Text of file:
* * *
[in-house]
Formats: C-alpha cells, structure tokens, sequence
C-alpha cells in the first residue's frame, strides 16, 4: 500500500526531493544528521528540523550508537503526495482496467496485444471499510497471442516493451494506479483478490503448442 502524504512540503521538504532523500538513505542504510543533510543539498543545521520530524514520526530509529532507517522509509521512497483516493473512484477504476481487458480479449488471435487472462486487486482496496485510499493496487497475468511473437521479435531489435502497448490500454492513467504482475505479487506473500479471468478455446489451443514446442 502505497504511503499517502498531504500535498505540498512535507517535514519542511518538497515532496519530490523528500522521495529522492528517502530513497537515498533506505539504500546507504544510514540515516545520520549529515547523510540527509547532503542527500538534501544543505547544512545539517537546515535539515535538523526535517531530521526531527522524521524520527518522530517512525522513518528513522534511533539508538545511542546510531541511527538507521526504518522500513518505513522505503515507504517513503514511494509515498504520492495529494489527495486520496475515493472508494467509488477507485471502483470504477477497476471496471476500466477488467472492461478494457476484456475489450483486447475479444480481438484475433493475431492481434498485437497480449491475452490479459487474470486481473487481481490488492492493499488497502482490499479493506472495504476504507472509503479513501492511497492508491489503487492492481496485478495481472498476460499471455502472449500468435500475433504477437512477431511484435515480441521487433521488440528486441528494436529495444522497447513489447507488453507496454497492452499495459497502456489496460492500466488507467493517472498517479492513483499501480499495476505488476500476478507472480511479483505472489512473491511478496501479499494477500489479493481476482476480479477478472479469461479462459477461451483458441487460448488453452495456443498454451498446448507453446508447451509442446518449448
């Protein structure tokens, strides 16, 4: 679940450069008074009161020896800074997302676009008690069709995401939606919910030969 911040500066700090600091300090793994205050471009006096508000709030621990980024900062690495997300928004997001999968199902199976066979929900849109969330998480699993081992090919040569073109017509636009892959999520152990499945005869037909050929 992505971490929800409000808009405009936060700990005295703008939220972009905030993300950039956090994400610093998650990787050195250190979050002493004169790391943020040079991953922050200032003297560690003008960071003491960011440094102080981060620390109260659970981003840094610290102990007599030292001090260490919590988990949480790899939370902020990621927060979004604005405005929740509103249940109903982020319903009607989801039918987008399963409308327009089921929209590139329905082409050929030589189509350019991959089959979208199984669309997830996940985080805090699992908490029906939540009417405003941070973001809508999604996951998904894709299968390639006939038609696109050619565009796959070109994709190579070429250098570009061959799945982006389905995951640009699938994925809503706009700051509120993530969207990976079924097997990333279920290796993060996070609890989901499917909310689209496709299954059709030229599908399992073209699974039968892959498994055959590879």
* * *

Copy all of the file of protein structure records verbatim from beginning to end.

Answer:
[in-house]
Formats: C-alpha cells, structure tokens, sequence
C-alpha cells in the first residue's frame, strides 16, 4: 500500500526531493544528521528540523550508537503526495482496467496485444471499510497471442516493451494506479483478490503448442 502524504512540503521538504532523500538513505542504510543533510543539498543545521520530524514520526530509529532507517522509509521512497483516493473512484477504476481487458480479449488471435487472462486487486482496496485510499493496487497475468511473437521479435531489435502497448490500454492513467504482475505479487506473500479471468478455446489451443514446442 502505497504511503499517502498531504500535498505540498512535507517535514519542511518538497515532496519530490523528500522521495529522492528517502530513497537515498533506505539504500546507504544510514540515516545520520549529515547523510540527509547532503542527500538534501544543505547544512545539517537546515535539515535538523526535517531530521526531527522524521524520527518522530517512525522513518528513522534511533539508538545511542546510531541511527538507521526504518522500513518505513522505503515507504517513503514511494509515498504520492495529494489527495486520496475515493472508494467509488477507485471502483470504477477497476471496471476500466477488467472492461478494457476484456475489450483486447475479444480481438484475433493475431492481434498485437497480449491475452490479459487474470486481473487481481490488492492493499488497502482490499479493506472495504476504507472509503479513501492511497492508491489503487492492481496485478495481472498476460499471455502472449500468435500475433504477437512477431511484435515480441521487433521488440528486441528494436529495444522497447513489447507488453507496454497492452499495459497502456489496460492500466488507467493517472498517479492513483499501480499495476505488476500476478507472480511479483505472489512473491511478496501479499494477500489479493481476482476480479477478472479469461479462459477461451483458441487460448488453452495456443498454451498446448507453446508447451509442446518449448
């Protein structure tokens, strides 16, 4: 679940450069008074009161020896800074997302676009008690069709995401939606919910030969 911040500066700090600091300090793994205050471009006096508000709030621990980024900062690495997300928004997001999968199902199976066979929900849109969330998480699993081992090919040569073109017509636009892959999520152990499945005869037909050929 992505971490929800409000808009405009936060700990005295703008939220972009905030993300950039956090994400610093998650990787050195250190979050002493004169790391943020040079991953922050200032003297560690003008960071003491960011440094102080981060620390109260659970981003840094610290102990007599030292001090260490919590988990949480790899939370902020990621927060979004604005405005929740509103249940109903982020319903009607989801039918987008399963409308327009089921929209590139329905082409050929030589189509350019991959089959979208199984669309997830996940985080805090699992908490029906939540009417405003941070973001809508999604996951998904894709299968390639006939038609696109050619565009796959070109994709190579070429250098570009061959799945982006389905995951640009699938994925809503706009700051509120993530969207990976079924097997990333279920290796993060996070609890989901499917909310689209496709299954059709030229599908399992073209699974039968892959498994055959590879």